Atlanta employees confused, angry about work locations during pandemic

City of Atlanta employees have complained that they are receiving contradictory messages about whether they must report to City Hall, or if they should work from home during the coronavirus pandemic.

One employee in planning said workers were mandated to come into the office because the department wasn’t set up for teleworking.

“It’s a deserted ghost town and we are the only ones here,” said the employee, who asked not to be name out fear of being fired. “We are just all scared to death to be here.”

A city spokesman said Mayor Keisha Lance Bottoms “has made it abundantly clear that the City of Atlanta has implemented its teleworking policy.”

“We have taken significant measures to ensure city operations continue without disruption while working to protect the health of our employees,” the spokesman said. “To the extent that there are employees within City Hall, every precaution is being taken to ensure that they are able to exercise appropriate social distancing.”

The employee said planning department supervisors have mandated that employees must report to City Hall, and those with concerns about being exposed have to take sick leave or vacation time to stay outside of the office.

On Friday, the city's Human Resources Department issued a citywide memo saying that effective immediately all non-essential employees were to work from home and essential employees should report to work as usual.

The memo did not identify what workers the city considered essential.

“No one knows what criteria the city is using,” said Gina Pagnotta-Murphy, president of the Professional Association of City Employees of Atlanta.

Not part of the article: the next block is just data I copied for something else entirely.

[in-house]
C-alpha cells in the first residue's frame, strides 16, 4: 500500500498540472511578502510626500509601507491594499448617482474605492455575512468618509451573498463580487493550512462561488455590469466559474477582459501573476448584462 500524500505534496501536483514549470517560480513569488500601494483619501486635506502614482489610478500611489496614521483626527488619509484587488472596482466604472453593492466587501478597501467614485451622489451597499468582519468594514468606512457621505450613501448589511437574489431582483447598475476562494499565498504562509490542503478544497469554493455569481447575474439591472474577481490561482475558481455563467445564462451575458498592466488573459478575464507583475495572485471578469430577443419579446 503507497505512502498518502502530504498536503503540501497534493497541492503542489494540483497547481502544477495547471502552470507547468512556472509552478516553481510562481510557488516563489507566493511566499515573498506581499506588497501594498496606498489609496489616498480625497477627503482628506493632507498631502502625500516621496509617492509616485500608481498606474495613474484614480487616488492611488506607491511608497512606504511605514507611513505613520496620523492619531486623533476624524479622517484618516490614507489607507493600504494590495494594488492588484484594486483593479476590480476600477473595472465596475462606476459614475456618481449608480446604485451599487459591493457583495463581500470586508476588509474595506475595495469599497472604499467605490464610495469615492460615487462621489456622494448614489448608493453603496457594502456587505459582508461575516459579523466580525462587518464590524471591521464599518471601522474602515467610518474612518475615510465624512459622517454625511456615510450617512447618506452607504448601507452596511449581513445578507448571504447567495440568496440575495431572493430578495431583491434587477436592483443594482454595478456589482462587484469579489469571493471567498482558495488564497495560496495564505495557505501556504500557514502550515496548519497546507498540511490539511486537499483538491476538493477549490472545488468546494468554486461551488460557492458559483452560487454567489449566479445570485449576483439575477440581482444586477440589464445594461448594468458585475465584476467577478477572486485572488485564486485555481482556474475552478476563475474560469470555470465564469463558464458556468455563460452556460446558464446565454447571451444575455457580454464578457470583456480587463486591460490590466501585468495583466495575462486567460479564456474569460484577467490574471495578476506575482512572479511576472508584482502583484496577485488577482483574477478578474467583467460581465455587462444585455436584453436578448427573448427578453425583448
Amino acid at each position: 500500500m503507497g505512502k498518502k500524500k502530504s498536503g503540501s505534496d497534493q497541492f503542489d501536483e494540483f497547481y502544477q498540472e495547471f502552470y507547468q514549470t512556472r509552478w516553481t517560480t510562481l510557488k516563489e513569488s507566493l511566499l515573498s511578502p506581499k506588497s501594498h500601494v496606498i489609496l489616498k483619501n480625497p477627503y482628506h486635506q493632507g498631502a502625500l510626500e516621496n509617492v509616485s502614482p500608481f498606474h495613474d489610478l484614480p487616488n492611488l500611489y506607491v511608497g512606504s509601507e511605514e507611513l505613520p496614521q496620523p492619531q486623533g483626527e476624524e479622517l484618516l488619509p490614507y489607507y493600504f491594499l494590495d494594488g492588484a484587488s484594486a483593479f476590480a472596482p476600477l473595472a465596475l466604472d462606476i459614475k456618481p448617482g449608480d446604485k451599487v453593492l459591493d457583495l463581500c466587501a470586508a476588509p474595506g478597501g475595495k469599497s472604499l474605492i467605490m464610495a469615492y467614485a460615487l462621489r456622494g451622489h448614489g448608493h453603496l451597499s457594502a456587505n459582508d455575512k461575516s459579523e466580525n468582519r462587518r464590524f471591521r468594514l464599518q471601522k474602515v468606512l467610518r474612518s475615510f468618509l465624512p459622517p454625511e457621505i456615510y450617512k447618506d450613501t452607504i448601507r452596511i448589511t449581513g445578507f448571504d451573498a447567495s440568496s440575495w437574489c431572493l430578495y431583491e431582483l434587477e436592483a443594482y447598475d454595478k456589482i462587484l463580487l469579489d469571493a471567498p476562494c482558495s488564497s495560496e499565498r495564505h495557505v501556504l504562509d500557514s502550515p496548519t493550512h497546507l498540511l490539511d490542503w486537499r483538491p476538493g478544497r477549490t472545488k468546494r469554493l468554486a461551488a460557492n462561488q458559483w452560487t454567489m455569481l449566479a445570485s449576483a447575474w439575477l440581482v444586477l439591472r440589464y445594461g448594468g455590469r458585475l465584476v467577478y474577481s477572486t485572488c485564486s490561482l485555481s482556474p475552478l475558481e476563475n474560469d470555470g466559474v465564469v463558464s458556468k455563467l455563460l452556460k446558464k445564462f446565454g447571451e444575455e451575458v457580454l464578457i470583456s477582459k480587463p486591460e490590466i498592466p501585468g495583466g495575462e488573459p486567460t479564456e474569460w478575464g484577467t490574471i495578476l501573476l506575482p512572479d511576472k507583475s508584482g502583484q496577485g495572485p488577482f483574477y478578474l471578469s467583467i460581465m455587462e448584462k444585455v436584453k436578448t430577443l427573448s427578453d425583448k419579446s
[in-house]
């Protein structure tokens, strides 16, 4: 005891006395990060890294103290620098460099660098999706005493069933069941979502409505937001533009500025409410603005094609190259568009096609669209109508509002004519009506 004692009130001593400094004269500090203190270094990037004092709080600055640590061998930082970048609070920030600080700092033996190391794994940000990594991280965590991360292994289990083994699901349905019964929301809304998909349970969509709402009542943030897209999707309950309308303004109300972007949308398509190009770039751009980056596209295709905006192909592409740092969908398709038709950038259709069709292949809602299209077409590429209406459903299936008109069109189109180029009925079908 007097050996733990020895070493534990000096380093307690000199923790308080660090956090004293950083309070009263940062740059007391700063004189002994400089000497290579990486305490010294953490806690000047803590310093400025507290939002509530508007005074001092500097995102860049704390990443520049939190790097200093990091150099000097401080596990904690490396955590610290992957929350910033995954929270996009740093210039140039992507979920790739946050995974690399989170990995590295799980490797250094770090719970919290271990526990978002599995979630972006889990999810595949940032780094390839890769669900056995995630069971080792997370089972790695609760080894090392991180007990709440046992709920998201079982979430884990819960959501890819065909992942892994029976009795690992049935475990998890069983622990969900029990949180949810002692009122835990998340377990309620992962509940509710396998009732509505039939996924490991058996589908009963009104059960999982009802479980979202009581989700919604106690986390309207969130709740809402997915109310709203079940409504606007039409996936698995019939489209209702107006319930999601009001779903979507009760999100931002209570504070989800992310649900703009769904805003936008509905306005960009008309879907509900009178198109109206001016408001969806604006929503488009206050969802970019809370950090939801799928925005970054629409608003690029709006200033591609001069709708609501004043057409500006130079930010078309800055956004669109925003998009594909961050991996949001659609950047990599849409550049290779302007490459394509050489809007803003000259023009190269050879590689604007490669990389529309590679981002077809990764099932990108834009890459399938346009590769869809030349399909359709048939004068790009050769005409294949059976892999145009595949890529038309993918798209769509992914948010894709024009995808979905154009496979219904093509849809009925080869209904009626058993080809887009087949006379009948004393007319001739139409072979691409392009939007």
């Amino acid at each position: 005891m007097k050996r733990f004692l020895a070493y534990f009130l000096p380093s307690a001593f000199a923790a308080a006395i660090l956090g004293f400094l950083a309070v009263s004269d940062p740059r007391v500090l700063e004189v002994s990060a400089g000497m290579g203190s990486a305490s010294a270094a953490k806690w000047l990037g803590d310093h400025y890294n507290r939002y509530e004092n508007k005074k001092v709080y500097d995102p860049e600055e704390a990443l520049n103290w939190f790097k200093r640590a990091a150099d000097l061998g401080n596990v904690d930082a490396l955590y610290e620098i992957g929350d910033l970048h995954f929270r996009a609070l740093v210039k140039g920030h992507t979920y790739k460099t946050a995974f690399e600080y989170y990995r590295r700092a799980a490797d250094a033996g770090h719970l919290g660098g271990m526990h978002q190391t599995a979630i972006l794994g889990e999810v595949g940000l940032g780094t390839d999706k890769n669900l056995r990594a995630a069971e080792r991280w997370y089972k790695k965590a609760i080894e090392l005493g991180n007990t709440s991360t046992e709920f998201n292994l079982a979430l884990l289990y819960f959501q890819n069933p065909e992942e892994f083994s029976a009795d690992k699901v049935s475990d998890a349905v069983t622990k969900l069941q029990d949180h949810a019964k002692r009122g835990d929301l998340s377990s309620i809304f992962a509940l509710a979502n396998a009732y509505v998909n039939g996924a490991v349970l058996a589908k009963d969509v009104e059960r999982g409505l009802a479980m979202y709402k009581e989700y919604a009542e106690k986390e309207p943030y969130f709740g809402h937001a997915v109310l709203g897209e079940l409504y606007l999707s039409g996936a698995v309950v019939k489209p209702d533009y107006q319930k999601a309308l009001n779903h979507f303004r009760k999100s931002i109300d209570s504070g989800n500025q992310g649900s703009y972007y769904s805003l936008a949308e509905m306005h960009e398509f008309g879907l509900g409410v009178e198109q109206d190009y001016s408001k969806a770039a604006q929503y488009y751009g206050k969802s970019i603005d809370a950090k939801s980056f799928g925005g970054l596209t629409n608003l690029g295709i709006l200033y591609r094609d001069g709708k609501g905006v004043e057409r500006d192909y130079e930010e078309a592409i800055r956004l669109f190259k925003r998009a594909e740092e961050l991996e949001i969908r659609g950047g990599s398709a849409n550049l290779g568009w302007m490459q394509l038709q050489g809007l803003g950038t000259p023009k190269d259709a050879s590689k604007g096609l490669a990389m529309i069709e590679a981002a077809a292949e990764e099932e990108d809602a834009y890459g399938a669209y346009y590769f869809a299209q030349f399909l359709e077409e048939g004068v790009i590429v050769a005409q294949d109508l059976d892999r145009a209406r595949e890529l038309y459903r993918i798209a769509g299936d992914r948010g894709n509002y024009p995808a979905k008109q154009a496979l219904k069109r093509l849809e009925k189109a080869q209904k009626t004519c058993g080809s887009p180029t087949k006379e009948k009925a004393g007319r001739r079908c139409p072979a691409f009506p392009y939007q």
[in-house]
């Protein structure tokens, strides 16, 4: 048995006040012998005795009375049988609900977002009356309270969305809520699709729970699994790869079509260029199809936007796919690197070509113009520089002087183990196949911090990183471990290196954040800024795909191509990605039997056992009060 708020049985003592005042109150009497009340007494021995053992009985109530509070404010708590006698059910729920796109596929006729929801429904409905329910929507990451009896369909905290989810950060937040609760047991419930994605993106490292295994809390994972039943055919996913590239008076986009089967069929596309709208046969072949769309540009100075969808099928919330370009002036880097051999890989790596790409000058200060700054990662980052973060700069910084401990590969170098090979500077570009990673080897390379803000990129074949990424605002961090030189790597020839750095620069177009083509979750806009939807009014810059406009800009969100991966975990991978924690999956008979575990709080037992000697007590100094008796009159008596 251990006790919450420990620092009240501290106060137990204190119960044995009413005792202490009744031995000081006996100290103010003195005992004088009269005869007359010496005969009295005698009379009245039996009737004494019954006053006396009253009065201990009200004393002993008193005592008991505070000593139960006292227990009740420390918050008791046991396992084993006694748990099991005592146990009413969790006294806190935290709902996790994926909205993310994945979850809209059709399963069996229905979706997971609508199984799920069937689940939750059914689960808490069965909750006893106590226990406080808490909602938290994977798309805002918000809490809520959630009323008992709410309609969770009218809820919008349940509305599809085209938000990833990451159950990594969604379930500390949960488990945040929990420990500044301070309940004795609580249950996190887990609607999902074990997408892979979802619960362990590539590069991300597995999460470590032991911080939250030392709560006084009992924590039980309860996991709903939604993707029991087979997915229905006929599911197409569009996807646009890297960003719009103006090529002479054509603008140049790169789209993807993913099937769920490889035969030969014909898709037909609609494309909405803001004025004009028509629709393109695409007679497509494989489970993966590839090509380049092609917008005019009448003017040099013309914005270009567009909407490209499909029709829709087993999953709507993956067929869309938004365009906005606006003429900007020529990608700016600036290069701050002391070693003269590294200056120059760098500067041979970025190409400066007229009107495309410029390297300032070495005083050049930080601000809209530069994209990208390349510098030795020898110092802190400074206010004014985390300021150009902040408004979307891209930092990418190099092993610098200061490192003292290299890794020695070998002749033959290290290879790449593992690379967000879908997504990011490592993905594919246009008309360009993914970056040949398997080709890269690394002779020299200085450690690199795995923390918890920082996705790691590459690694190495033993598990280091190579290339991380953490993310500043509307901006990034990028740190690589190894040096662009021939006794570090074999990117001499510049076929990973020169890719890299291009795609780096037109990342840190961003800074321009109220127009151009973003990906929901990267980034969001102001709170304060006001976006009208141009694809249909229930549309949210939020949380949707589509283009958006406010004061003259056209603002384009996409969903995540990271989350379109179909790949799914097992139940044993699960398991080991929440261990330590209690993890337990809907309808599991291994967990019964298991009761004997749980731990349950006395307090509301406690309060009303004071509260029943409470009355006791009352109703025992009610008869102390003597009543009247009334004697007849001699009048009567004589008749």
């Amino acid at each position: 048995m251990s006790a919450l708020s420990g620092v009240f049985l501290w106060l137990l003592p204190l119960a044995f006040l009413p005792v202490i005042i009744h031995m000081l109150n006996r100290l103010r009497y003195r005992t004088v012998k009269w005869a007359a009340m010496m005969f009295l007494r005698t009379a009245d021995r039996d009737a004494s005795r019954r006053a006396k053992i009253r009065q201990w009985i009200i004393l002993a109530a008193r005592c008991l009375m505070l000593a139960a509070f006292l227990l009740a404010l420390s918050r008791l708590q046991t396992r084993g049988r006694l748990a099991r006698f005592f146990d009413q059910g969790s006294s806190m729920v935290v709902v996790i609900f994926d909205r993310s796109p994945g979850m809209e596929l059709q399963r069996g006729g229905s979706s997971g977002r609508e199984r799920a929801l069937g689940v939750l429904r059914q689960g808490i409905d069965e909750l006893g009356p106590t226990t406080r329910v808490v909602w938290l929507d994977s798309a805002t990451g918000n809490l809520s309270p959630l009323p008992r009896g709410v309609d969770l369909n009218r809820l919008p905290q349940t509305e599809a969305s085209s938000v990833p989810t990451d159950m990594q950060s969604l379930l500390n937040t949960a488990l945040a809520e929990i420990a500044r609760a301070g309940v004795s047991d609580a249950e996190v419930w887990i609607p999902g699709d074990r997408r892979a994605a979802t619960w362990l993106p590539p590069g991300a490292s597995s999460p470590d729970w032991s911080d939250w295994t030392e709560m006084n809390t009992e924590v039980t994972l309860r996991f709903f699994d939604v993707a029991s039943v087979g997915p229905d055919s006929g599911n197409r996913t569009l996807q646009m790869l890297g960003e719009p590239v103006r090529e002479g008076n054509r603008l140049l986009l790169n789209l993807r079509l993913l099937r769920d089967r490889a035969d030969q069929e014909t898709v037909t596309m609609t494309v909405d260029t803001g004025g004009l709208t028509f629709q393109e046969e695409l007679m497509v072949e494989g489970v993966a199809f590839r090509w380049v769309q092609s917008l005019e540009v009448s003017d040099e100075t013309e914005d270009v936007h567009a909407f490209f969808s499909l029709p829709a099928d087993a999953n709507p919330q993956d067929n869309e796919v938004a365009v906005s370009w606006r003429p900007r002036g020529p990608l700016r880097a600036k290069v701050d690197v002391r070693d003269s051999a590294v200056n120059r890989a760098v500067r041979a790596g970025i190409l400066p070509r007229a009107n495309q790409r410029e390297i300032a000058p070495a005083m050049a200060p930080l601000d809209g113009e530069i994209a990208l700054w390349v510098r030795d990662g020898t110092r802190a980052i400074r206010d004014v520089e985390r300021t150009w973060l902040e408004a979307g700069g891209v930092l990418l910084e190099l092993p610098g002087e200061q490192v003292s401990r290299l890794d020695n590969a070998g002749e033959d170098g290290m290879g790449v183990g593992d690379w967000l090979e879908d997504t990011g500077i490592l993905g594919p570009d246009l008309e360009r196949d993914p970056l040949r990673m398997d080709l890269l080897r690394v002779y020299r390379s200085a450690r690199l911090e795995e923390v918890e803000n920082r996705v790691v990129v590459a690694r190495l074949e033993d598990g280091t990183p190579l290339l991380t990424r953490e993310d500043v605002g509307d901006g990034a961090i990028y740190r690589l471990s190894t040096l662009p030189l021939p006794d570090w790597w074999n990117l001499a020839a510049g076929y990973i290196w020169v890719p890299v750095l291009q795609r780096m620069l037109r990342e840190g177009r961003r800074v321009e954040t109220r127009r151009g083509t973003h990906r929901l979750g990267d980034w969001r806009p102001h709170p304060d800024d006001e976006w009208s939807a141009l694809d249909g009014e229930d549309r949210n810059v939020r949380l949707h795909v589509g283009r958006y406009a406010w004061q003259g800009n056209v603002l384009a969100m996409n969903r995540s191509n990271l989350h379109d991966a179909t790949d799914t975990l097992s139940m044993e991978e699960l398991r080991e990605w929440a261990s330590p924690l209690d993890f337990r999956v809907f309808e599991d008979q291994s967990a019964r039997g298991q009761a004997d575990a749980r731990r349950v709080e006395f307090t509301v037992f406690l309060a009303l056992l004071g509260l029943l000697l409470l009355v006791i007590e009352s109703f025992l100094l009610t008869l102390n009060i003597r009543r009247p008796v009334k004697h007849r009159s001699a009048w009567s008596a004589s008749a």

Pagnotta-Murphy said she fields a dozen calls a day from employees complaining, and that the Public Works Department issued a memo Wednesday defining all employees as essential.

Despite the memo, Pagnotta-Murphy said, some public works employees were still performing their jobs from home. The department oversees trash collection, some infrastructure projects and transportation permits, among other city services.

Pagnotta-Murphy said she has requested that the city give premium hazard pay — double the normal pay rate — to employees who must report to work.

“We are a risk to our families,” she said.

Some contradictory messages about the city’s internal response to the pandemic have come from the highest levels.

On Sunday afternoon, Mayor Keisha Lance Bottoms sent out a robo call warning residents about the highly contagious nature of the coronavirus. She said the city had implemented its teleworking policy and that City Hall would be closed to the public for the next two weeks — but that fire, police, water and trash services would continue as normal.

“While we are not panicked in Atlanta,” Bottoms said, “we do strongly emphasize the need to take precaution and or preparedness.”

A couple hours later, Chief Procurement Officer David L. Wilson II said he had checked with human resources and that the city hadn't sent a robo call, according to an email obtained by The Atlanta Journal-Constitution.

“If you have received this call, disregard,” Wilson wrote to his employees.

He then identified roughly 10 senior procurement managers, himself included, as essential employees and told them to report to work Monday morning for a leadership meeting. He told other employees they could participate over the phone.

Wilson did not explain why the managers needed to come into the office.